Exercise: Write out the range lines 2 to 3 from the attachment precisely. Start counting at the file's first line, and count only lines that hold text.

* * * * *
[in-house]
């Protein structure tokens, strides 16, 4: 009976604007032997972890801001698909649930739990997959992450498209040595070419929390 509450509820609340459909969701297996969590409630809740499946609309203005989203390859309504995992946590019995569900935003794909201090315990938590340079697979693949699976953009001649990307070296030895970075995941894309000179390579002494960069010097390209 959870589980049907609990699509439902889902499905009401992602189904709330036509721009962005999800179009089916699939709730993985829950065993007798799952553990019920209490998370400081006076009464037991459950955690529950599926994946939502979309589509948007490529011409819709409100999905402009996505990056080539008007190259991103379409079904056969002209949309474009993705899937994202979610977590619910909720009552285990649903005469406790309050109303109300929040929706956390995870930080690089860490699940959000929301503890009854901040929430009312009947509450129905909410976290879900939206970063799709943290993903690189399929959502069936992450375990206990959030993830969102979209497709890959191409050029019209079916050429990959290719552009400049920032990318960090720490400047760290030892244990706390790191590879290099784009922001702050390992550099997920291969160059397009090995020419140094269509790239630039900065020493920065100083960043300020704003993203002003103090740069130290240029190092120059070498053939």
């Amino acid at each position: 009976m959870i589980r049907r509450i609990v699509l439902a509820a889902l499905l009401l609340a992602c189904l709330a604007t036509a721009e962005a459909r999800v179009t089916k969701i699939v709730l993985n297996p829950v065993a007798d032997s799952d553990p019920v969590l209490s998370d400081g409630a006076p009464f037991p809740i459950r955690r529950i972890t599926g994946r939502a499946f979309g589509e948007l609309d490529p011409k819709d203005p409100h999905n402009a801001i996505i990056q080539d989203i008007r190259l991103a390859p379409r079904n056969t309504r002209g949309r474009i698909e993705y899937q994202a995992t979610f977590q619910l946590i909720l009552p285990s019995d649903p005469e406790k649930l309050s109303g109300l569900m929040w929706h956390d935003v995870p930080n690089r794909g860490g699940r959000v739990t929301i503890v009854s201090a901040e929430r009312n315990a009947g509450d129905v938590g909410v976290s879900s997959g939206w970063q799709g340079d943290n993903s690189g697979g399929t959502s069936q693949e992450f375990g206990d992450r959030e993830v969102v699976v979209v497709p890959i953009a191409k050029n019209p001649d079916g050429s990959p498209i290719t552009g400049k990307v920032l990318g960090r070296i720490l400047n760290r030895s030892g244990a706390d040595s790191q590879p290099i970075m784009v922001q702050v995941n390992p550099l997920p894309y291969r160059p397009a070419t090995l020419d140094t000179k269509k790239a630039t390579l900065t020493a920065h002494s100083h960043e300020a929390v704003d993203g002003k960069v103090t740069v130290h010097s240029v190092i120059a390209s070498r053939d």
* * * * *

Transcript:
């Protein structure tokens, strides 16, 4: 009976604007032997972890801001698909649930739990997959992450498209040595070419929390 509450509820609340459909969701297996969590409630809740499946609309203005989203390859309504995992946590019995569900935003794909201090315990938590340079697979693949699976953009001649990307070296030895970075995941894309000179390579002494960069010097390209 959870589980049907609990699509439902889902499905009401992602189904709330036509721009962005999800179009089916699939709730993985829950065993007798799952553990019920209490998370400081006076009464037991459950955690529950599926994946939502979309589509948007490529011409819709409100999905402009996505990056080539008007190259991103379409079904056969002209949309474009993705899937994202979610977590619910909720009552285990649903005469406790309050109303109300929040929706956390995870930080690089860490699940959000929301503890009854901040929430009312009947509450129905909410976290879900939206970063799709943290993903690189399929959502069936992450375990206990959030993830969102979209497709890959191409050029019209079916050429990959290719552009400049920032990318960090720490400047760290030892244990706390790191590879290099784009922001702050390992550099997920291969160059397009090995020419140094269509790239630039900065020493920065100083960043300020704003993203002003103090740069130290240029190092120059070498053939």
């Amino acid at each position: 009976m959870i589980r049907r509450i609990v699509l439902a509820a889902l499905l009401l609340a992602c189904l709330a604007t036509a721009e962005a459909r999800v179009t089916k969701i699939v709730l993985n297996p829950v065993a007798d032997s799952d553990p019920v969590l209490s998370d400081g409630a006076p009464f037991p809740i459950r955690r529950i972890t599926g994946r939502a499946f979309g589509e948007l609309d490529p011409k819709d203005p409100h999905n402009a801001i996505i990056q080539d989203i008007r190259l991103a390859p379409r079904n056969t309504r002209g949309r474009i698909e993705y899937q994202a995992t979610f977590q619910l946590i909720l009552p285990s019995d649903p005469e406790k649930l309050s109303g109300l569900m929040w929706h956390d935003v995870p930080n690089r794909g860490g699940r959000v739990t929301i503890v009854s201090a901040e929430r009312n315990a009947g509450d129905v938590g909410v976290s879900s997959g939206w970063q799709g340079d943290n993903s690189g697979g399929t959502s069936q693949e992450f375990g206990d992450r959030e993830v969102v699976v979209v497709p890959i953009a191409k050029n019209p001649d079916g050429s990959p498209i290719t552009g400049k990307v920032l990318g960090r070296i720490l400047n760290r030895s030892g244990a706390d040595s790191q590879p290099i970075m784009v922001q702050v995941n390992p550099l997920p894309y291969r160059p397009a070419t090995l020419d140094t000179k269509k790239a630039t390579l900065t020493a920065h002494s100083h960043e300020a929390v704003d993203g002003k960069v103090t740069v130290h010097s240029v190092i120059a390209s070498r053939d």